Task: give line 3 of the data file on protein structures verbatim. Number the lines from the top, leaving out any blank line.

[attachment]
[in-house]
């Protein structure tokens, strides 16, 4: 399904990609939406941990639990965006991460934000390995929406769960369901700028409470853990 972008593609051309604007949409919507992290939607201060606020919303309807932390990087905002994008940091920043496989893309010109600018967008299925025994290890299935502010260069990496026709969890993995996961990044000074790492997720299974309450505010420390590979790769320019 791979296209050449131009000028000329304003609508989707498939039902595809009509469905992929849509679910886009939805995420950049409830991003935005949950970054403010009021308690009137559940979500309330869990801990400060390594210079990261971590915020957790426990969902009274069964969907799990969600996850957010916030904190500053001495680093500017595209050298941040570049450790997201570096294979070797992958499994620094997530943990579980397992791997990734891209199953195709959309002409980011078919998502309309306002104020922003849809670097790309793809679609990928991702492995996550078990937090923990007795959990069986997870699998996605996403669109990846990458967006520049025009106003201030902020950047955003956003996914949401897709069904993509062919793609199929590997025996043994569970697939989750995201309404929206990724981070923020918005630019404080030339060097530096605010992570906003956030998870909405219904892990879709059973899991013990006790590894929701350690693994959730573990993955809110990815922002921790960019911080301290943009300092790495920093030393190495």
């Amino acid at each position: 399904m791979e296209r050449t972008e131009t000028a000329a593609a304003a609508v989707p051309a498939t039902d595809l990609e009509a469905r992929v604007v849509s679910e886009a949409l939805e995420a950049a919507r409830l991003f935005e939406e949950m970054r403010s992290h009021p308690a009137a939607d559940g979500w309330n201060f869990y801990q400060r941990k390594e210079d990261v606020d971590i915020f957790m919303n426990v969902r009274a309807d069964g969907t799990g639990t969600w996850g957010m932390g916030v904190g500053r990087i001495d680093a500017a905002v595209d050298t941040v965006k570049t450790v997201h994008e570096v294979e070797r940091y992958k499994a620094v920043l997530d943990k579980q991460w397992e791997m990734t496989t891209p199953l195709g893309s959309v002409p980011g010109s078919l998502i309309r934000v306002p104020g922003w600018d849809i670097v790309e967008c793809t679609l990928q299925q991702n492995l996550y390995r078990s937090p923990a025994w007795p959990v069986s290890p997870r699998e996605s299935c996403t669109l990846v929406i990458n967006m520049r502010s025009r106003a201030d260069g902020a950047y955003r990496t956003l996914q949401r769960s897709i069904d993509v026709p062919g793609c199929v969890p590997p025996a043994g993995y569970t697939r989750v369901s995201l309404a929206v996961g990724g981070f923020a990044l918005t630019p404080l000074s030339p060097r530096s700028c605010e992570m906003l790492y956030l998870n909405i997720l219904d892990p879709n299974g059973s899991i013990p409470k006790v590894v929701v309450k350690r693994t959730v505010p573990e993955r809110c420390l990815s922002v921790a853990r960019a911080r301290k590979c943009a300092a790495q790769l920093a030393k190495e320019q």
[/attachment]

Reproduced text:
């Amino acid at each position: 399904m791979e296209r050449t972008e131009t000028a000329a593609a304003a609508v989707p051309a498939t039902d595809l990609e009509a469905r992929v604007v849509s679910e886009a949409l939805e995420a950049a919507r409830l991003f935005e939406e949950m970054r403010s992290h009021p308690a009137a939607d559940g979500w309330n201060f869990y801990q400060r941990k390594e210079d990261v606020d971590i915020f957790m919303n426990v969902r009274a309807d069964g969907t799990g639990t969600w996850g957010m932390g916030v904190g500053r990087i001495d680093a500017a905002v595209d050298t941040v965006k570049t450790v997201h994008e570096v294979e070797r940091y992958k499994a620094v920043l997530d943990k579980q991460w397992e791997m990734t496989t891209p199953l195709g893309s959309v002409p980011g010109s078919l998502i309309r934000v306002p104020g922003w600018d849809i670097v790309e967008c793809t679609l990928q299925q991702n492995l996550y390995r078990s937090p923990a025994w007795p959990v069986s290890p997870r699998e996605s299935c996403t669109l990846v929406i990458n967006m520049r502010s025009r106003a201030d260069g902020a950047y955003r990496t956003l996914q949401r769960s897709i069904d993509v026709p062919g793609c199929v969890p590997p025996a043994g993995y569970t697939r989750v369901s995201l309404a929206v996961g990724g981070f923020a990044l918005t630019p404080l000074s030339p060097r530096s700028c605010e992570m906003l790492y956030l998870n909405i997720l219904d892990p879709n299974g059973s899991i013990p409470k006790v590894v929701v309450k350690r693994t959730v505010p573990e993955r809110c420390l990815s922002v921790a853990r960019a911080r301290k590979c943009a300092a790495q790769l920093a030393k190495e320019q």